Tearing Down From The Top Down
Several Japanese construction companies have developed efficient and environmentally-friendly ways to demolish tall buildings without resorting to explosives and wrecking balls.
Kecia Lynn has worked as a technical writer, editor, software developer, arts administrator, summer camp director, and television host. A graduate of Case Western Reserve University and the Iowa Writers' Workshop, she is currently living in Iowa City and working on her first novel.
What's the Latest Development?
Tokyo-based construction company Taisei has developed a demolition system for tall buildings that they say is cleaner and more environmentally friendly than traditional and more destructive methods. It works from the top down by using huge jacks to support and slowly lower the roof as each floor is dismantled and its materials carried to the ground via a crane system. The floors being dismantled are wrapped in an enclosure, which reduces the volume of dust particles by a factor of 100, according to spokesperson Hideki Ichihara. By not using fossil fuel-based heavy machinery, the process also drastically reduces carbon dioxide emissions.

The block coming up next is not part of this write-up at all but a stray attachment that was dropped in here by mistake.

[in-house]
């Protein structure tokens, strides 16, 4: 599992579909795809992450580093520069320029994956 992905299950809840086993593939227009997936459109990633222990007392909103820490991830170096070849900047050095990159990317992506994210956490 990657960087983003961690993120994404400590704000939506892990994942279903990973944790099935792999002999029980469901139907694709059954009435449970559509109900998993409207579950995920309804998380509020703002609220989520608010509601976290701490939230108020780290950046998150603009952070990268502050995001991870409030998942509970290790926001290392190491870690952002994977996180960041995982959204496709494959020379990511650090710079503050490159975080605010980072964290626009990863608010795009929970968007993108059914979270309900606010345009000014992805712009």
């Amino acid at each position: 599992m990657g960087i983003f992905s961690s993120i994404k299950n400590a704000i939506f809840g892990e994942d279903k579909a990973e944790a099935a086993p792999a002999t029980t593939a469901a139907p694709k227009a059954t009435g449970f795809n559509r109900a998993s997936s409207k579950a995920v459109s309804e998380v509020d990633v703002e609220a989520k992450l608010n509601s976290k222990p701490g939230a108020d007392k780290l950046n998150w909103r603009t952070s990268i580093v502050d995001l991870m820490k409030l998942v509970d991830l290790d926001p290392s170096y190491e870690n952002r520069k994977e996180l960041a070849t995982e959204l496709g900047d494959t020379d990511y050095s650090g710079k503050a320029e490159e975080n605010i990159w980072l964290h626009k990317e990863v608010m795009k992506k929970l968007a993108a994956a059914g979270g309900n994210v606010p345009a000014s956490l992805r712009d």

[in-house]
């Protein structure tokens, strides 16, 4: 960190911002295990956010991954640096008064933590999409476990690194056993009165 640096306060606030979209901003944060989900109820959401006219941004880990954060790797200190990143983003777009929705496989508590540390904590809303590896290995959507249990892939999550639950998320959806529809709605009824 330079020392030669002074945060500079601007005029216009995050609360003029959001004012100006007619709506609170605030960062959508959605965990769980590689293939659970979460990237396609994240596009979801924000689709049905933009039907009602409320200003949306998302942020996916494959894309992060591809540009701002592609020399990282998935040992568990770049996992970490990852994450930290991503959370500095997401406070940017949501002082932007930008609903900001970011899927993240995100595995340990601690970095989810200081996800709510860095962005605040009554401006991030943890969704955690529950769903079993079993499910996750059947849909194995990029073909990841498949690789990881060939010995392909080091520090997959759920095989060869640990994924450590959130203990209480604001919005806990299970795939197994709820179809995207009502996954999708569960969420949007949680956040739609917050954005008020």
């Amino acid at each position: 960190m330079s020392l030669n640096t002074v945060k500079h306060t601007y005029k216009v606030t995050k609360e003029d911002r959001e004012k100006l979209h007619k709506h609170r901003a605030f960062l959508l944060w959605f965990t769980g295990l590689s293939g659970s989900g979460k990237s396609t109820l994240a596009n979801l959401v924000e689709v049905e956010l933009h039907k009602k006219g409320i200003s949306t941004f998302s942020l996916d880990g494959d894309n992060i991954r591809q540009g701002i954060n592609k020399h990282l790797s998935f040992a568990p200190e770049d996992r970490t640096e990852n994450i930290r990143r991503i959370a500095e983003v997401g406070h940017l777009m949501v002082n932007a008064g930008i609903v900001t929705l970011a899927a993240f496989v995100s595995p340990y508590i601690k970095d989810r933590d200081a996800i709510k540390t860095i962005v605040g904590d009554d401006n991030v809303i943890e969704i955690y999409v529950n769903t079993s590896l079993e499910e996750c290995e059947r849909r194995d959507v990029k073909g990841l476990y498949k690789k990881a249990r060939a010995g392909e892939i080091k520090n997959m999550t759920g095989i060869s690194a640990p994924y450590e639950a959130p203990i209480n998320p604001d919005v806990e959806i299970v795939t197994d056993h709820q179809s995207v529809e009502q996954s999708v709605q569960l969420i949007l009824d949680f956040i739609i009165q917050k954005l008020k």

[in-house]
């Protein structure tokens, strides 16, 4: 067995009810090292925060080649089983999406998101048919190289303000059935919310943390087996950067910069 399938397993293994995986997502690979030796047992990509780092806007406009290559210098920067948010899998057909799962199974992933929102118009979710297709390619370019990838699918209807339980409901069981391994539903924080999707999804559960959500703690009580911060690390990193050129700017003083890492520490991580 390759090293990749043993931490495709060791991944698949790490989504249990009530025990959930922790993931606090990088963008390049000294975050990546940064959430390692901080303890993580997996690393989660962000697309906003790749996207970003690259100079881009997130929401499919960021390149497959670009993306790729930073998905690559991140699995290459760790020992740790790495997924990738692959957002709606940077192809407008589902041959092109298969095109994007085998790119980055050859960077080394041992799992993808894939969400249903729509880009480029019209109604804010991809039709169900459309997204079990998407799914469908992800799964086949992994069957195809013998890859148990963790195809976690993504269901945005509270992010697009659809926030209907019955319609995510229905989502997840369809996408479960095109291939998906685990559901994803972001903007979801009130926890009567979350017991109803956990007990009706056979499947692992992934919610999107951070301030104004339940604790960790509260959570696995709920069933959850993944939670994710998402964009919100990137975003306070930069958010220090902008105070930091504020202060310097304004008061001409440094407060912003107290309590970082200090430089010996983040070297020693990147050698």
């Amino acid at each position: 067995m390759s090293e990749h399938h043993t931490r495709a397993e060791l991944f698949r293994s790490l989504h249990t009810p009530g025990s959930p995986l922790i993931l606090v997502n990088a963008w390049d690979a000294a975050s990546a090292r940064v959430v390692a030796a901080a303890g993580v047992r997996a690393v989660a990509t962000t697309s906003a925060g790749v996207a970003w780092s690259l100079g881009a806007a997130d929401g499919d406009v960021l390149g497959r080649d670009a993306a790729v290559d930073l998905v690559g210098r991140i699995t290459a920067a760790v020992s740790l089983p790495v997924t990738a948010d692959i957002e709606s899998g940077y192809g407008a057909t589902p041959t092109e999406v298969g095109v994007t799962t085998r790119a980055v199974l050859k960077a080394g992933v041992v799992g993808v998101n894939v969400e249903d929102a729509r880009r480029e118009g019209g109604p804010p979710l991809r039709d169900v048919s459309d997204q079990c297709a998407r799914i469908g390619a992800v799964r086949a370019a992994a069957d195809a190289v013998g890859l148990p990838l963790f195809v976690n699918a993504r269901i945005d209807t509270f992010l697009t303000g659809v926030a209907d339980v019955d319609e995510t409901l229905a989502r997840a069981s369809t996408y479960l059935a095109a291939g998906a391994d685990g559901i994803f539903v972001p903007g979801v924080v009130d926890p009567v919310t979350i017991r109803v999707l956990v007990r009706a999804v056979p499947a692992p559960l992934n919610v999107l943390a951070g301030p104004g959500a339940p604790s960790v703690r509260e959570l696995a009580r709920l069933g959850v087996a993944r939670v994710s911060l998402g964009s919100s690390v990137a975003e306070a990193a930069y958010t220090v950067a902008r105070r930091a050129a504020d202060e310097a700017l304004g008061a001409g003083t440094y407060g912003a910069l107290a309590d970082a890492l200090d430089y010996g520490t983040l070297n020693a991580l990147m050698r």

What's the Big Idea?
Taisei is one of several companies using unique methods to tear down skyscrapers that are more than 100 meters tall and between 30 and 40 years old, which is typically considered old age by architectural standards. However, professor Takuro Yoshida questions whether even the most efficient demolition methods make a difference from an ecological perspective, and says that improved engineering can keep newer buildings standing for longer periods of time. "The idea that buildings are rebuilt on a 30- to 40-year cycle is itself about 20 years old," he says.
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